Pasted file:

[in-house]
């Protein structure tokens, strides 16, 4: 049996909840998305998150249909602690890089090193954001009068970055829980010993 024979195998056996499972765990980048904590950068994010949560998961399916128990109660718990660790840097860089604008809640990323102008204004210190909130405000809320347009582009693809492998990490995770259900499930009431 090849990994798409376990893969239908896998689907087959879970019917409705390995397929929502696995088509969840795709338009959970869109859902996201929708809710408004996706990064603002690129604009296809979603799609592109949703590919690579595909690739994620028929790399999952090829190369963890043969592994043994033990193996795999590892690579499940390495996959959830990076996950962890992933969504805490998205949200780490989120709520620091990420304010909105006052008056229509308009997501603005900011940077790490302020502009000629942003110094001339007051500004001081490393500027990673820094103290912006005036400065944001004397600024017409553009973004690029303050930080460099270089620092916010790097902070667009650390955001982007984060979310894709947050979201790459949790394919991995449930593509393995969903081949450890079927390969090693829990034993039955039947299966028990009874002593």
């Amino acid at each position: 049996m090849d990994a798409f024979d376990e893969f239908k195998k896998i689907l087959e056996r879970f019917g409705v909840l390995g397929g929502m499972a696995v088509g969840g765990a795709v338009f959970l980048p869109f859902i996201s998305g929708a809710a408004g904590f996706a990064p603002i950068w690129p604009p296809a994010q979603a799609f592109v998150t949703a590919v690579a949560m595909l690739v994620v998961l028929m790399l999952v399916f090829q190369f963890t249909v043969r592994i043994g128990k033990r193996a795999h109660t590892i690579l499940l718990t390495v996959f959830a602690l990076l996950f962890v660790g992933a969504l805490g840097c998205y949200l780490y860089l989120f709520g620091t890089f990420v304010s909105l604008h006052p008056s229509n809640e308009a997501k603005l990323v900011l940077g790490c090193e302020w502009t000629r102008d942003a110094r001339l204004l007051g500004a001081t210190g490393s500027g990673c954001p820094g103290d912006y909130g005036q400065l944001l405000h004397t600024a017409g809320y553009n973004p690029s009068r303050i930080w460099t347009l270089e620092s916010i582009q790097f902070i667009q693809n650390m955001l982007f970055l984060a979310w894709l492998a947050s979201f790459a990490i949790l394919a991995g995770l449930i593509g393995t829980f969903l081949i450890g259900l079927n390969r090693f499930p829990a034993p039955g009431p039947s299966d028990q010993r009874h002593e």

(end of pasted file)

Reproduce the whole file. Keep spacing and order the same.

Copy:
[in-house]
């Protein structure tokens, strides 16, 4: 049996909840998305998150249909602690890089090193954001009068970055829980010993 024979195998056996499972765990980048904590950068994010949560998961399916128990109660718990660790840097860089604008809640990323102008204004210190909130405000809320347009582009693809492998990490995770259900499930009431 090849990994798409376990893969239908896998689907087959879970019917409705390995397929929502696995088509969840795709338009959970869109859902996201929708809710408004996706990064603002690129604009296809979603799609592109949703590919690579595909690739994620028929790399999952090829190369963890043969592994043994033990193996795999590892690579499940390495996959959830990076996950962890992933969504805490998205949200780490989120709520620091990420304010909105006052008056229509308009997501603005900011940077790490302020502009000629942003110094001339007051500004001081490393500027990673820094103290912006005036400065944001004397600024017409553009973004690029303050930080460099270089620092916010790097902070667009650390955001982007984060979310894709947050979201790459949790394919991995449930593509393995969903081949450890079927390969090693829990034993039955039947299966028990009874002593």
């Amino acid at each position: 049996m090849d990994a798409f024979d376990e893969f239908k195998k896998i689907l087959e056996r879970f019917g409705v909840l390995g397929g929502m499972a696995v088509g969840g765990a795709v338009f959970l980048p869109f859902i996201s998305g929708a809710a408004g904590f996706a990064p603002i950068w690129p604009p296809a994010q979603a799609f592109v998150t949703a590919v690579a949560m595909l690739v994620v998961l028929m790399l999952v399916f090829q190369f963890t249909v043969r592994i043994g128990k033990r193996a795999h109660t590892i690579l499940l718990t390495v996959f959830a602690l990076l996950f962890v660790g992933a969504l805490g840097c998205y949200l780490y860089l989120f709520g620091t890089f990420v304010s909105l604008h006052p008056s229509n809640e308009a997501k603005l990323v900011l940077g790490c090193e302020w502009t000629r102008d942003a110094r001339l204004l007051g500004a001081t210190g490393s500027g990673c954001p820094g103290d912006y909130g005036q400065l944001l405000h004397t600024a017409g809320y553009n973004p690029s009068r303050i930080w460099t347009l270089e620092s916010i582009q790097f902070i667009q693809n650390m955001l982007f970055l984060a979310w894709l492998a947050s979201f790459a990490i949790l394919a991995g995770l449930i593509g393995t829980f969903l081949i450890g259900l079927n390969r090693f499930p829990a034993p039955g009431p039947s299966d028990q010993r009874h002593e």